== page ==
2 weeks ago

High heat, minimal moisture hurt yields, bottom line

Zero. Zip. Zilch.

That’s how much rain Terry Wyatt’s 500-acre cotton crop received in September.

“Cotton likes hot weather, but you have to have some rain,” said Wyatt, whose non-irrigated cropland in Harpersville was in the heart of Alabama’s most persistent drought based on the U.S. Drought Monitor. “We got in a pattern early. The heat index got extremely high at the end of May and stayed that way. We got intermittent showers in the summer and a 2-inch rain at the end of August. We didn’t have a drop the whole month of September.”

Record-breaking heat and minimal moisture meant some cotton struggled to grow. In cotton that did take root, underdeveloped and knotty bolls became an issue. Wyatt said he expects to harvest around 600 pounds per acre, 400 pounds less than 2018.

The Oct. 3 Drought Monitor report showed 3.54% of Alabama in extreme drought, 11.99% severe drought and 35.36% moderate drought. The remainder was abnormally dry.

Wyatt’s story shares a common thread among Alabama growers, said the Alabama Farmers Federation’s Carla Hornady.

“September and October are usually our driest months,” said Hornady, the Federation’s Cotton, Soybean and Wheat & Feed Grain divisions director. “Last year, farmers had a great growing season, but a wet harvest lowered yields. This year, yields will vary greatly. Some crops benefited from sporadic showers, but overwhelmingly, drought will lower yields again.”

In the Wiregrass, problems persisted for producers like Ed White. The Henry County farmer and Alabama Peanut Producers Association board member planted 900 acres of peanuts. Once prolonged heat and drought caused peanuts to separate from the shells, the clock was ticking to dig the legumes — which are packed in hard, parched earth.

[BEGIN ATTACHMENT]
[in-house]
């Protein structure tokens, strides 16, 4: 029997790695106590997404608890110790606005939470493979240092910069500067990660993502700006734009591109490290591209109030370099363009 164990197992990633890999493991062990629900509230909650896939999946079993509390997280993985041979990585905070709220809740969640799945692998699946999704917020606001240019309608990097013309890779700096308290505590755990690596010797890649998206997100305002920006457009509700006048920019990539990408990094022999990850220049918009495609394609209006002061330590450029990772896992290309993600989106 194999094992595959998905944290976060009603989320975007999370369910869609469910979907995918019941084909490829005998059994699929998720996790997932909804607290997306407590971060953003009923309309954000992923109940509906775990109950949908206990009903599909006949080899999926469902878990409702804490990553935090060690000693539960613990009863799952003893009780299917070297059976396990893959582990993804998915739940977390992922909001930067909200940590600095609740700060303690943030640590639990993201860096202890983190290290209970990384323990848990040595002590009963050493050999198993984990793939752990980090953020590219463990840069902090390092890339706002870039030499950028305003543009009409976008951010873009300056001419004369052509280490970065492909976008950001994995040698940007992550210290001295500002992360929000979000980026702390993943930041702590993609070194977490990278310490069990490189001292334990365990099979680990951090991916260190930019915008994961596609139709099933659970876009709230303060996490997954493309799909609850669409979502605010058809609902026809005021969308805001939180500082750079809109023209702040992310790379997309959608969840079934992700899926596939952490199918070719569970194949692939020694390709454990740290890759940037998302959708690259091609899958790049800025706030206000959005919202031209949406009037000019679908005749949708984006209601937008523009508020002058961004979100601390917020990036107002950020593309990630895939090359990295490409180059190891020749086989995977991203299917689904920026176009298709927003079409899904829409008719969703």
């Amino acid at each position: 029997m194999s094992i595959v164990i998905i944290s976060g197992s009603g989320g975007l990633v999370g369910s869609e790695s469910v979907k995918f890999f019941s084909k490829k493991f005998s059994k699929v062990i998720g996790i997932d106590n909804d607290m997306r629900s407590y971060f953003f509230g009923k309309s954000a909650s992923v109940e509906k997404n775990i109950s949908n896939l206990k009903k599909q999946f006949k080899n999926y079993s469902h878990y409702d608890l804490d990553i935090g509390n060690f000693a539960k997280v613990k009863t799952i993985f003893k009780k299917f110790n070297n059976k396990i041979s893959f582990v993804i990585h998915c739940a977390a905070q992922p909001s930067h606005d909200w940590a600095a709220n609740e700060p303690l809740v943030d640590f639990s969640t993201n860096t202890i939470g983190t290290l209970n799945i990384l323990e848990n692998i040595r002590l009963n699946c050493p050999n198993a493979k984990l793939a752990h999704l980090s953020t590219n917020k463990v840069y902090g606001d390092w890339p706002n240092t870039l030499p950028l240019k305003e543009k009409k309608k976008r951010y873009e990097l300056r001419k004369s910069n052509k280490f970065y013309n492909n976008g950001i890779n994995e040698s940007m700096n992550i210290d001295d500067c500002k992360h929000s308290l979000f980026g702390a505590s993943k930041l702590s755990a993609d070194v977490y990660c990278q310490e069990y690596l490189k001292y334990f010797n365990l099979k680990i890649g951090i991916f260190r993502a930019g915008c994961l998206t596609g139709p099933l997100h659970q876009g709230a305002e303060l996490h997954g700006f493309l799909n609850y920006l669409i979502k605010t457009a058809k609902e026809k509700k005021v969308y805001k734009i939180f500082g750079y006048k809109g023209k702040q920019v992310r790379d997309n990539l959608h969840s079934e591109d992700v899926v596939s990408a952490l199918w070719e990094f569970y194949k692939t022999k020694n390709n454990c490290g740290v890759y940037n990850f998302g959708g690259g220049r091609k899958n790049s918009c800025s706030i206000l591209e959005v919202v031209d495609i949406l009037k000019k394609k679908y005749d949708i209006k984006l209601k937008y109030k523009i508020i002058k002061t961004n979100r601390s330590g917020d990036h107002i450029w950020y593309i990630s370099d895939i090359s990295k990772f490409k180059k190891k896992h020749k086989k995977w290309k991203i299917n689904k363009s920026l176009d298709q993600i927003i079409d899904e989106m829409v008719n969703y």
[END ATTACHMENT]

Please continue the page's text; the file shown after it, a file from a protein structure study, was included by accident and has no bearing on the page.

“I can add about $15 an acre to production costs because of the added expense of using so many plow points (long blades that cut dirt from beneath peanuts),” said White, who changed plow points nearly every 5 acres. “But we can’t wait on a rain. The peanuts are finished growing, and we need to get them out of the ground as quickly as possible.”

White said his cotton fared better than peanuts, but the plants are shorter than normal.

“That can make picking cotton a challenge since machinery has to get so low to the ground,” said White.

In northeast Alabama, Clay Hastings and his father, Billy Gullatt, harvested soybeans in early October. Drought dealt a blow to the late-planted beans, Hastings said.

“We’re probably harvesting 50-60% of what we normally gather,” said Hastings, a Jackson County farmer who serves on the State Soybean Committee. “Our soybean yields this year are anywhere from 30-40 bushels per acre.”

They had a “decent corn crop,” but yields were below average, he said.

“Our corn average is usually about 175 bushels an acre, and it’s down to 150 or lower,” he said.

Hastings’ Scottsboro operation measured no precipitation in September. He said they plan to plant wheat following rain this fall.

While drought caused some farmers to delay planting winter vegetables, conditions urged cattle producers to take action.

On Whit Lovelady’s Talladega County farm, ponds dried up, and prime hayfields produced just half a bale an acre — a steep decline from the usual 3-bale average.

“I fed our first roll of hay the second week in July,” said Lovelady, who has 350 acres of hayfields in Alpine. “We caught a little rain shower or two, which spruced things up, and quit feeding. We started back the end of September.”

Feeding hay this early could cause a shortage this winter and affect farmers’ bottom line. Lovelady, who has 175 head of cattle, usually sells 400-500 rolls of hay. He said he will most likely keep all the hay for his own herd.

“I usually sell enough hay to help with feed costs, but I won’t be able to this year,” said Lovelady. “It won’t affect us right now, but it will in January or February when hay gets scarce.”